Announcing Stack Overflow Documentation

We started with Q&A. Technical documentation is next, and we need your help.

Whether you're a beginner or an experienced developer, you can contribute.

Sign up and start helping → Learn more about Documentation →

I was wondering why executables (written in c++) have to be recompiled from sources on every linux machine, even if the machines are software and hardware the same?

I had a search engine, written in c++, and I have to recompile it every time I want to move it on a new linux machine to make it work.

Any ideas?

share|improve this question
what does it mean to compile executable ? – Andrew Aug 16 '12 at 9:47
to have a cpp file/files and to make an executable out of them using g++/gcc – Дамян Станчев Aug 16 '12 at 9:48
this is called sources, not executables – Andrew Aug 16 '12 at 9:48
@Andrew: although strictly one compiles the sources to an executable, it's not uncommon in English to talk about compiling the executable from the sources. I don't think it can be called incorrect, since there's no other possible meaning. There could be some ambiguity with VMs, though, since you can compile from the source to an intermediate format (e.g. Java bytecode) and then compile from the bytecode to native instructions (as in a JIT). I've never actually seen this ambiguity cause misunderstandings, and I've worked on a JIT implementation. – Steve Jessop Aug 16 '12 at 9:51
Equally you could say that one doesn't "compile a magazine from articles". You could be a stickler and say that one compiles the articles into a magazine. But I don't think many people would seriously argue that it's incorrect usage of the verb "compile". – Steve Jessop Aug 16 '12 at 9:55
up vote 2 down vote accepted

If you are asking why an executable compiled on Linux-X won't run on Linux-Y, then the reason is probably that dynamic libraries (.so) are missing or could not be found.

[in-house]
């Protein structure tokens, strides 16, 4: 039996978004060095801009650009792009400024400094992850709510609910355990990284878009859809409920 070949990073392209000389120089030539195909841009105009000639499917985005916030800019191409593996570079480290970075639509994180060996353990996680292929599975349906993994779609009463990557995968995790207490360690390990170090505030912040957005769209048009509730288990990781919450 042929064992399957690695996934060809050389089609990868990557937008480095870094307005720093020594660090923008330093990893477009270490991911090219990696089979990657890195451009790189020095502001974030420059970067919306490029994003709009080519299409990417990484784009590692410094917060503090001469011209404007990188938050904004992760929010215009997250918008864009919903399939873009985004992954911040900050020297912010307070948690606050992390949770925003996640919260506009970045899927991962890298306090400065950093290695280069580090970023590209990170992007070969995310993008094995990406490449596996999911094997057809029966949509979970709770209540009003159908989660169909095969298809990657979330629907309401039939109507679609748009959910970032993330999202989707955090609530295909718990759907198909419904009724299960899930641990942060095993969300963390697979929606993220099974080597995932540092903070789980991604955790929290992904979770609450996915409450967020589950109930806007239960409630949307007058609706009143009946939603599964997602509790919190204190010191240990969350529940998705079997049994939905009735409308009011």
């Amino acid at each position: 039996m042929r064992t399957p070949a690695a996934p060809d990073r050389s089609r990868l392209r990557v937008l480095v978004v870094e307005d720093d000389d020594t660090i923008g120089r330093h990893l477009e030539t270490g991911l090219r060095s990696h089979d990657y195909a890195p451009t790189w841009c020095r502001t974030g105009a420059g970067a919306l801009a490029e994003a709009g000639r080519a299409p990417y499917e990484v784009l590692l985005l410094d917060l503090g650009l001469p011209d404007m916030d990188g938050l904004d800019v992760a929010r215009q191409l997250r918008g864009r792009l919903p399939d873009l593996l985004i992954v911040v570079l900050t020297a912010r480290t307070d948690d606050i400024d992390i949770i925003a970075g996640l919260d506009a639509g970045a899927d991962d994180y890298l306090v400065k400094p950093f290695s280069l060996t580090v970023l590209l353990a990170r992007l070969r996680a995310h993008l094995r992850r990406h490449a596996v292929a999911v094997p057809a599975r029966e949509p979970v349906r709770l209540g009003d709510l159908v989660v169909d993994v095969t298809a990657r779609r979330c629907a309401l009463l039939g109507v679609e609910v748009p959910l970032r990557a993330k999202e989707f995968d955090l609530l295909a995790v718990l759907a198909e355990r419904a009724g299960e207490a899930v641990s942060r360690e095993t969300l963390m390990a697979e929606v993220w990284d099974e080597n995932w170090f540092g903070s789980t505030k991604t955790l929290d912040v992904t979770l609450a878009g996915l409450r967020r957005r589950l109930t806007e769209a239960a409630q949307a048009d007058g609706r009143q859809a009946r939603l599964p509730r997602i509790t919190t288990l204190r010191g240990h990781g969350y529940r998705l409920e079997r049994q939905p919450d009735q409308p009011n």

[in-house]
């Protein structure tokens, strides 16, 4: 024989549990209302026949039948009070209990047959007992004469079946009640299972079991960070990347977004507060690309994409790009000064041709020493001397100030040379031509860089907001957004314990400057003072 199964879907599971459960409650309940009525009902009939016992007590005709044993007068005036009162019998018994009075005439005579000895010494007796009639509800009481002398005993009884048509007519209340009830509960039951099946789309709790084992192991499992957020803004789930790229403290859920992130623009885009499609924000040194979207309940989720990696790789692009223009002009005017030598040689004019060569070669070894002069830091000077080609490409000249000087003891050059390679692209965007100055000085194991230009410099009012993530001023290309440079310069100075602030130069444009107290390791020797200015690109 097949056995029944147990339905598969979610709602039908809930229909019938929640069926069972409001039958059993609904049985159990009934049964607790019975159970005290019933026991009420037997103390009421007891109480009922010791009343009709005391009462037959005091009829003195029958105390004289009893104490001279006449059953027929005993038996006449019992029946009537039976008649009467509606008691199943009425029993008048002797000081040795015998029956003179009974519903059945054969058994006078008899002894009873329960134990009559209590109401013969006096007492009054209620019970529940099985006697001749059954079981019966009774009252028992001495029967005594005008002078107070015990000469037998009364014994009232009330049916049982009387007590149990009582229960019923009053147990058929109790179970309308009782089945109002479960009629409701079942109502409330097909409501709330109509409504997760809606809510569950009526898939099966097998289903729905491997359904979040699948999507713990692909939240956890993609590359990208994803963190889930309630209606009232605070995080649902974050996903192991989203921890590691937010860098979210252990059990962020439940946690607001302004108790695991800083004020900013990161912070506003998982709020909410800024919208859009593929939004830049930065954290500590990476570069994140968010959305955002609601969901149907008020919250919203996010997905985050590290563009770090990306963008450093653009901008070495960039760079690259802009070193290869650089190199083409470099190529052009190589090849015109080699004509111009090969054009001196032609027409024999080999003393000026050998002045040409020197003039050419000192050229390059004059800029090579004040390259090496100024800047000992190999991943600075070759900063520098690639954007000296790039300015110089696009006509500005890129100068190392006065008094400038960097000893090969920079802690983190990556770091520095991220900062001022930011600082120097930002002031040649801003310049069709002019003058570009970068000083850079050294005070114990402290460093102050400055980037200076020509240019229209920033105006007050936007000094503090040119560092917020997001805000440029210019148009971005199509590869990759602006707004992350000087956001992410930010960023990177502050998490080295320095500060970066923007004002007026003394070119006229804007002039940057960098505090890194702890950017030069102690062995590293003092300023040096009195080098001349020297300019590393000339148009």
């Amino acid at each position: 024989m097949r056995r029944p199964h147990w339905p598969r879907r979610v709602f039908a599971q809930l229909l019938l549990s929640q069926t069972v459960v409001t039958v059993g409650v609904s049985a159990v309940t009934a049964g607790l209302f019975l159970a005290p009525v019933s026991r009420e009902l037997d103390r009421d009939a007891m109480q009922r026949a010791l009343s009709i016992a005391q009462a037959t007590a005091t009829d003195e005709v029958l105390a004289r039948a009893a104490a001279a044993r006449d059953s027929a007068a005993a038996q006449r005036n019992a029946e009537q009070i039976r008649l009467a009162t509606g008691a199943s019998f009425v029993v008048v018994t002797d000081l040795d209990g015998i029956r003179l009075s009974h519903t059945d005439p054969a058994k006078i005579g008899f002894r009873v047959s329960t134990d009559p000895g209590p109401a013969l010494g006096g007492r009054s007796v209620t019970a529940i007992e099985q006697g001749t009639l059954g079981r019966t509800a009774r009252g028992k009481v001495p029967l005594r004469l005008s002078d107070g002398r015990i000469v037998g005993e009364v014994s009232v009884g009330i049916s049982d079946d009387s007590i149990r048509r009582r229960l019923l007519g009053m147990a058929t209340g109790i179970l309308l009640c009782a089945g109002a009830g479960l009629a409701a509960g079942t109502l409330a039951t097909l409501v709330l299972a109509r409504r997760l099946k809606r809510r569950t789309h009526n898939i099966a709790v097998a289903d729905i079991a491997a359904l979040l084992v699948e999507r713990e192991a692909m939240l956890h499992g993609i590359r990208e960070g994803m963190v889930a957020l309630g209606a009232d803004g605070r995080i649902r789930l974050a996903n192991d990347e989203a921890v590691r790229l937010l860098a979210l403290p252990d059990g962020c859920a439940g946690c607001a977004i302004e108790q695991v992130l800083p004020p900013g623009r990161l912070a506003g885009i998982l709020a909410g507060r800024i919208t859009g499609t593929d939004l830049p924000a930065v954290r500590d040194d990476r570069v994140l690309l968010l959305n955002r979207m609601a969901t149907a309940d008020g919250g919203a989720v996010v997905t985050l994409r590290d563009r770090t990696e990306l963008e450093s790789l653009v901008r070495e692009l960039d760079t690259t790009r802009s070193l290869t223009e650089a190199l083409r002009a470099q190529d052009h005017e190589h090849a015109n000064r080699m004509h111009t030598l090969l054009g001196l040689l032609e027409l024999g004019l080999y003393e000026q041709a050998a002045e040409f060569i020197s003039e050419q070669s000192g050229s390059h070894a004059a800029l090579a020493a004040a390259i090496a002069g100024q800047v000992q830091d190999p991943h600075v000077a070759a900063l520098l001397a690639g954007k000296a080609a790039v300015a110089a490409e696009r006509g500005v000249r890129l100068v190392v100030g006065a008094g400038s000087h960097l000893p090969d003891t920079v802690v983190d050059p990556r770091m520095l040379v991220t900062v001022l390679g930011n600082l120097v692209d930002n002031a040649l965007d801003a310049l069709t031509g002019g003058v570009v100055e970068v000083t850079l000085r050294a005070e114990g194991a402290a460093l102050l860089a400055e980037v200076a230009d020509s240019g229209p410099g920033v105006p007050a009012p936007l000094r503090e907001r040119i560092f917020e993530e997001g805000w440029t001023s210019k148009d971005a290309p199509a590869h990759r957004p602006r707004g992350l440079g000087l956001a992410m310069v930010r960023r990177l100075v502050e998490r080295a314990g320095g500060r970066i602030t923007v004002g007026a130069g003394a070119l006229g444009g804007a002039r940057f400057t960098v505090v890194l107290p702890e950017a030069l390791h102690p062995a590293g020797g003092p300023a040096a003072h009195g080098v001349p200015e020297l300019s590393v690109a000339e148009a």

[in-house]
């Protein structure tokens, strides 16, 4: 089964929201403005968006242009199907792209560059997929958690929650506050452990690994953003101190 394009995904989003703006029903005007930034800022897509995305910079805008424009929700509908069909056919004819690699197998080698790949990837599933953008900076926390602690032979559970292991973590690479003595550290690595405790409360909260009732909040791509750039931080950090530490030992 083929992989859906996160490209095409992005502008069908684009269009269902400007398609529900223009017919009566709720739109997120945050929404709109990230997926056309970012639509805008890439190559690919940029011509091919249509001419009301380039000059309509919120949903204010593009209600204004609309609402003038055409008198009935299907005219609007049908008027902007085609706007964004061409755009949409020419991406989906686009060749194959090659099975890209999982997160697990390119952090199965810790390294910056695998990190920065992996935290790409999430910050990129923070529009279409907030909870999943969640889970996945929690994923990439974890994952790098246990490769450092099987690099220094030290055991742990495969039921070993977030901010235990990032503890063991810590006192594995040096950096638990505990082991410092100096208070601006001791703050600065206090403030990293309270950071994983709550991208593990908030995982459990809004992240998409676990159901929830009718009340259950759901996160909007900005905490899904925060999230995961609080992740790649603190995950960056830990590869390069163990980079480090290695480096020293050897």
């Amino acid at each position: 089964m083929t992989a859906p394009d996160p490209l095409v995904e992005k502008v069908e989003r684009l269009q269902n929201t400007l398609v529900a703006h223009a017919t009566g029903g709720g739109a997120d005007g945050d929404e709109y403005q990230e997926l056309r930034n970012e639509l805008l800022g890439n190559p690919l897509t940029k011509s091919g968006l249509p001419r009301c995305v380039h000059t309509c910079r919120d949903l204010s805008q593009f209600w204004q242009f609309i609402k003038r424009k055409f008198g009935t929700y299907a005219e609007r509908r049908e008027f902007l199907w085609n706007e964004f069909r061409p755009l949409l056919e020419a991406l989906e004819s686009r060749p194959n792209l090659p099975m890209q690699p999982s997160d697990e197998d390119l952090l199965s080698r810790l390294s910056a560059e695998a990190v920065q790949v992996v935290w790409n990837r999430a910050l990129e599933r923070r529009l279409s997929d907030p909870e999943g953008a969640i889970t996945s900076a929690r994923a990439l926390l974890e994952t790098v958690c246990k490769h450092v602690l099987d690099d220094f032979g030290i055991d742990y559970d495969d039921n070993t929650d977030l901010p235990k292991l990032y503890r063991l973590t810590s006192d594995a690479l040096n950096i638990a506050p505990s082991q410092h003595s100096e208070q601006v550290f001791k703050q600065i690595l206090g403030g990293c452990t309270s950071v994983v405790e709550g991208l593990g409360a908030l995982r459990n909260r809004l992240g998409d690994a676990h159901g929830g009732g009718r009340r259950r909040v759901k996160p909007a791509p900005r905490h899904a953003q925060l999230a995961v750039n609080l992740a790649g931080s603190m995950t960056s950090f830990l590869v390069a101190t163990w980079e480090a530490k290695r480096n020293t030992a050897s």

EDIT: oh sorry, looks like I didn't read your question well enough. Removed the sarcasm.

share|improve this answer
+1 / Sometimes the linked libraries may be sought in directories specified in environment variables, so even if the libraries are in the same places it might not work if the user shells are configured differently. – Tony D Aug 16 '12 at 9:54
Sadly, my list of Linux apps that will not run 'out-of-the-box' because of libs/paths/permissions/privileges issues is rather large:( I quickly get tired of patching lucky-seven 'chmod 0777' all over the place to get stuff to work. – Martin James Aug 16 '12 at 10:51

It normally shouldn't be necessary to recompile. Many applications are distributed as executables and they work fine.

What errors do you get when you just copy the executable and run it on a different machine?

Maybe the problem is with the way you're copying the executable, it might be corrupting it.

share|improve this answer

The recompilation is ensuring you get optimal performance on your machine, because each time the configuration script is running to find dependencies and settings. This also ensures the openness of software as its source is always available and is modifiable by an appropriate agents - that is us.

share|improve this answer

This is not necessarily the case. Consider how Ubuntu packages are installed for example - http://askubuntu.com/questions/162477/how-are-packages-actually-installed-via-apt-get-install

Apparently these are not compiled from source on the destination machine, but installed as pre-built binaries. Having said that, it is generally a good idea to build binaries from source on the machine that they will run on as you will avoid potential problems such having incompatible shared libraries (such as libc) which can occur when building something on Linux X and running on Linux Y.

share|improve this answer

Your Answer


By posting your answer, you agree to the privacy policy and terms of service.

Not the answer you're looking for? Browse other questions tagged or ask your own question.